The shoulder was quite solid and he palpably felt the hirsute tweed, under it the muscled shoulder joint. Nor did the apparition dissolve, even now. The man turned his much-familiar face to the priest: "What is it?" he said in an English laced with some kind of foreign accent. - "Am I disturbing? Are you about to shut the church, then? I am sorry, I got lost - in thought: I have a special bond to this church, you see. You must be the local vicar, are you? - You may find it interesting, it is an odd story, I think."
The Stranger sat in the bench seat and beckoned to the priest to sit next to him. Still perplexed and fascinated, Reverend Smith sat alongside the unexpectedly materialised ghost.
"Excuse me." the Stranger said in his peculiar accent, which to the Reverend's ears sounded Italian or Spanish - with its incomplete reduction of unaccented vocals and its gravelly rolled r - "I should introduce myself. I am" - and a name which sounded vastly exotic and unpronounceable to the Reverend's English ear - "and I come from Czechoslovakia." As a true Englishman, the Reverend Smith had little idea what or where he was talking about - the news of the Soviet invasion of sixty eight had slid off him like water off a duck's back. Perhaps he didn't even know that the slip of paper which Chamberlain had brought over by air from Munich during his childhood, the paper everyone claimed had prevented a looming war - that this paper had anything to do with the said Czechoslovakia. Nor did he know that Shakespeare's Bohemian King Polyxenes and Prince Florizel had some connection to this Czechoslovakia, or how, or why it was all wrong in the play. He knew of Czechoslovakia as a far-off land, somewhere deep in the world at the edge of Asia, if not in Asia itself, quite possibly run by Communists, who no doubt got to power by the will of the majority in true and fair elections, and so, let them have what they voted for.
The stranger continued: "As a boy, in nineteen forty seven I came to England with a tour - the details are not important - and by chance I happened to stop by here, and in this church. It impressed me with its strange calming peace and beauty - more than any other church I know - for some reason. About three years later I was arrested by the then Stalinist communists, for political reasons, accused of things I hadn't done and which, in a civilised country, would not have been a crime even if I had - anyway, I was interrogated for a long time - they even resorted to torture, then tried and sentenced me to twenty years' hard labour.
During the interrogation custody I was too confused and scared to think at all clearly, but after a while once in the labour camp my mind began to settle and I resolved to survive that concentration camp. This meant I had to adjust to circumstances, both physically and, more crucially, psychologically.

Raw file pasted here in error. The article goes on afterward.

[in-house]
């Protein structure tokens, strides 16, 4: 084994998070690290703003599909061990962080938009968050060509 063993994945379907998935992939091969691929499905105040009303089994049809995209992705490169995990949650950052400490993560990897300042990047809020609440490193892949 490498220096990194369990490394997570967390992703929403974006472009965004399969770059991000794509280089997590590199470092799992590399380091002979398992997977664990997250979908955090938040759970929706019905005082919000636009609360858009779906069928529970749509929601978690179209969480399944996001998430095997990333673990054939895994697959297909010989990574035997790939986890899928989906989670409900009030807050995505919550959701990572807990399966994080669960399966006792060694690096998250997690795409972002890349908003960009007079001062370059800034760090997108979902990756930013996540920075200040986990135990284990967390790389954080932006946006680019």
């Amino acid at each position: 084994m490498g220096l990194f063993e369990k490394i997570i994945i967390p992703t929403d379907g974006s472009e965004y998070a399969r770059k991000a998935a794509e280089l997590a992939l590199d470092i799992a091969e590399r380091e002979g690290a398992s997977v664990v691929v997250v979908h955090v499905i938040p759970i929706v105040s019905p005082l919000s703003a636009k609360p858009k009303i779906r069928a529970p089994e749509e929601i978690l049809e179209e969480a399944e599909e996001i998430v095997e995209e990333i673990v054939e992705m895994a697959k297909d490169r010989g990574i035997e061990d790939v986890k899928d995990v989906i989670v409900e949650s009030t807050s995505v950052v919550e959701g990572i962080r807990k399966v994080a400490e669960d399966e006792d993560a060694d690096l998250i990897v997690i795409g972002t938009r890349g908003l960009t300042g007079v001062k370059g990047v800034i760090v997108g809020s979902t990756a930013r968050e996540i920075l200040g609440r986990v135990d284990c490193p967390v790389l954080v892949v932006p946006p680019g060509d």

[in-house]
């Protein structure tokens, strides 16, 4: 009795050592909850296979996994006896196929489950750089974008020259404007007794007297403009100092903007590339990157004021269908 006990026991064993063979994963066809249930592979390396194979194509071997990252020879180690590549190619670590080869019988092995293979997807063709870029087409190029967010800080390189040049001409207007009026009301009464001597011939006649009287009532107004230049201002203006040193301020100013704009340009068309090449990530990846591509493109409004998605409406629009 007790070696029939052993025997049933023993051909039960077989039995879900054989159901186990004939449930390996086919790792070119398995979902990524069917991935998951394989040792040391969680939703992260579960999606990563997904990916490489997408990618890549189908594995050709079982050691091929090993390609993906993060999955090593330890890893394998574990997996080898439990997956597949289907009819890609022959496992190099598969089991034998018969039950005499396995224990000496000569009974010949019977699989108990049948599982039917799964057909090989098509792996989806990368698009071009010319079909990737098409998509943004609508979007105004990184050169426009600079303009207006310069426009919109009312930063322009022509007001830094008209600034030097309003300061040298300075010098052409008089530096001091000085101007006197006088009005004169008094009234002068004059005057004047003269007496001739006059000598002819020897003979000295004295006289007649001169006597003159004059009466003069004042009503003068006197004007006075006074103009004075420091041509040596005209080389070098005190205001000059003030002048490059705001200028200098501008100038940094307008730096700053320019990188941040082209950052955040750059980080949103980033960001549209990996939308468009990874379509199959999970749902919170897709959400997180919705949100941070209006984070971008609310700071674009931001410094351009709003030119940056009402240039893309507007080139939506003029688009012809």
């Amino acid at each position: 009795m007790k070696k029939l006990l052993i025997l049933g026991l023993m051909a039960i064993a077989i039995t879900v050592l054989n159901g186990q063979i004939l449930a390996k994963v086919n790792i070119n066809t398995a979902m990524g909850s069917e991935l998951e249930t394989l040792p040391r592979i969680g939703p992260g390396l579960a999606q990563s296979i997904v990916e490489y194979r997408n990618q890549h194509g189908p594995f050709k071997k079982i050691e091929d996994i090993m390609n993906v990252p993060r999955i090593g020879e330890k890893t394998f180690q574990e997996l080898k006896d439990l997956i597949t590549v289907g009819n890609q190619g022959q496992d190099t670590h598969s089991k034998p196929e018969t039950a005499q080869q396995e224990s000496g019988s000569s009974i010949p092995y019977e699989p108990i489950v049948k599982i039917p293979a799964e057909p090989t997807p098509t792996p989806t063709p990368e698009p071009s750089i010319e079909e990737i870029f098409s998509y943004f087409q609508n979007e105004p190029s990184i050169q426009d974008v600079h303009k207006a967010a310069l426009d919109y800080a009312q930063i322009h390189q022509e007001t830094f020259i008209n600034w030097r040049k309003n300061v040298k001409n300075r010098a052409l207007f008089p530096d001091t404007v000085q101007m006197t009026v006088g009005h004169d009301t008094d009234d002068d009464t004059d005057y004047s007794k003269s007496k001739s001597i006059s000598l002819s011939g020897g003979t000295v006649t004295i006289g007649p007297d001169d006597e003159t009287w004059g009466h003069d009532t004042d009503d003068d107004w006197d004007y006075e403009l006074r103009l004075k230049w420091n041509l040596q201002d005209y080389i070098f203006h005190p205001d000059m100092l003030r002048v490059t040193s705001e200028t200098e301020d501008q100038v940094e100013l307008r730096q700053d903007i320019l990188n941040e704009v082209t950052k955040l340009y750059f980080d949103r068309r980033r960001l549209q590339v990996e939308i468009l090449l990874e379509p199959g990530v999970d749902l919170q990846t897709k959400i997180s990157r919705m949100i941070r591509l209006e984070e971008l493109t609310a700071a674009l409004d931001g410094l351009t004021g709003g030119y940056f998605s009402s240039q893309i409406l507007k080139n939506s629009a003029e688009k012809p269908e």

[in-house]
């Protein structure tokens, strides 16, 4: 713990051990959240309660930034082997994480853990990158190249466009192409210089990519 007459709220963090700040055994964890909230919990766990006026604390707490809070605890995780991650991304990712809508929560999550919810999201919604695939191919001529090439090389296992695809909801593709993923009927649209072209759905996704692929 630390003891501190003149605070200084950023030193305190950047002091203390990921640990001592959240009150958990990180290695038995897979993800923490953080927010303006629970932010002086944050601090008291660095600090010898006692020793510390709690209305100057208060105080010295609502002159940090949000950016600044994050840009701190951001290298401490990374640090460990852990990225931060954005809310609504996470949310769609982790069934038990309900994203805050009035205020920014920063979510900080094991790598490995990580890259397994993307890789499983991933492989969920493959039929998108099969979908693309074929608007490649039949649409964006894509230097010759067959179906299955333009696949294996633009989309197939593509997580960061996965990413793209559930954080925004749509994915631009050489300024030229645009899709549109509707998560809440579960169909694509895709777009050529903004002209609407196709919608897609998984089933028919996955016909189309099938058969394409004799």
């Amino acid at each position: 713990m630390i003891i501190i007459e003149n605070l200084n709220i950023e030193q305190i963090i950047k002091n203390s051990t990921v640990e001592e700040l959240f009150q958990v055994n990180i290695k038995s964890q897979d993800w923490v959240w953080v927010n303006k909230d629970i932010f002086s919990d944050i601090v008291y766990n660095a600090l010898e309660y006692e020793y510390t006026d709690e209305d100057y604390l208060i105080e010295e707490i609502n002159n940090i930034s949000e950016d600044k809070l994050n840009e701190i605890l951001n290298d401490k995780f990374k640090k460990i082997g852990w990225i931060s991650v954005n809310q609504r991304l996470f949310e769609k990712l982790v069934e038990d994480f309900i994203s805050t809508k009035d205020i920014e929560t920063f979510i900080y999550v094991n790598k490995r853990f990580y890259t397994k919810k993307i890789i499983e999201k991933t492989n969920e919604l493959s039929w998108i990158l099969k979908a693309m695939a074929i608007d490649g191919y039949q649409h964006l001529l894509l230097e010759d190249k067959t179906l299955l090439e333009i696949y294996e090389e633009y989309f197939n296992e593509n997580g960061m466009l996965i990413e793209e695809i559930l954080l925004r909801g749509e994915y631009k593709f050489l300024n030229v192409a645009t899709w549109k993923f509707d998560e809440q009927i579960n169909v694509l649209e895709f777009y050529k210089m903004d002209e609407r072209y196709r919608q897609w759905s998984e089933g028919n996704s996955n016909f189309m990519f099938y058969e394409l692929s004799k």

I had read about Yogic exercises and it struck me that this might be a useful way to keep my mental balance while in prison. In the brochure I recall it saying that the practitioner should form in his mind the image of, or recall some place of beauty, peace and calm and to imagine intently that he is at that place - whenever he finds himself in surroundings or a situation which are both unpleasant and inescapable. This seemed like good advice. I searched my mind for such a place and, strangely enough, your church came to mind with uncommon clarity. Whenever I felt low, whenever I felt my nerves could not cope with being there, I escaped to the church in my mind. I always imagined myself kneeling here by this altar, nourished by the peace and calm of the church in this side-chapel. I used to do it regularly every day after work, or at other times as needed. Sometimes I imagined it all so vividly I felt as if I were here in actual fact, physically. I think it is no exaggeration, kind sir, that your church saved my sanity in those years. I was then released, there was an amnesty - the regime had changed a little, become more humane - but that would be too long a story, that would bore you - so I ceased making mental visitations to your church by and by.
Now, when I got the chance to visit England - I have some relatives here, émigrés - although some distance away - I couldn't resist the chance to come back here today. And I see it hasn't changed much at all .
Your church really did help me a great deal in those difficult years.
Allow me - allow me to, donate something - for repairs - for the upkeep of this place of worship," the man muttered and stuttered, reached for a smaller denomination banknote - "it, - it is a token - it is not much - quite out of proportion, but at least - as a symbolic gesture - Thank you! - Goodbye!"
The Apparition shoved the banknote in the priest's pocket, escaped out of the far end of the bench and before the reverend came to his senses he heard the main door slamming behind. The priest wanted to run after him, but before he had managed to scramble out of the bench he heard a car starting, and driving away.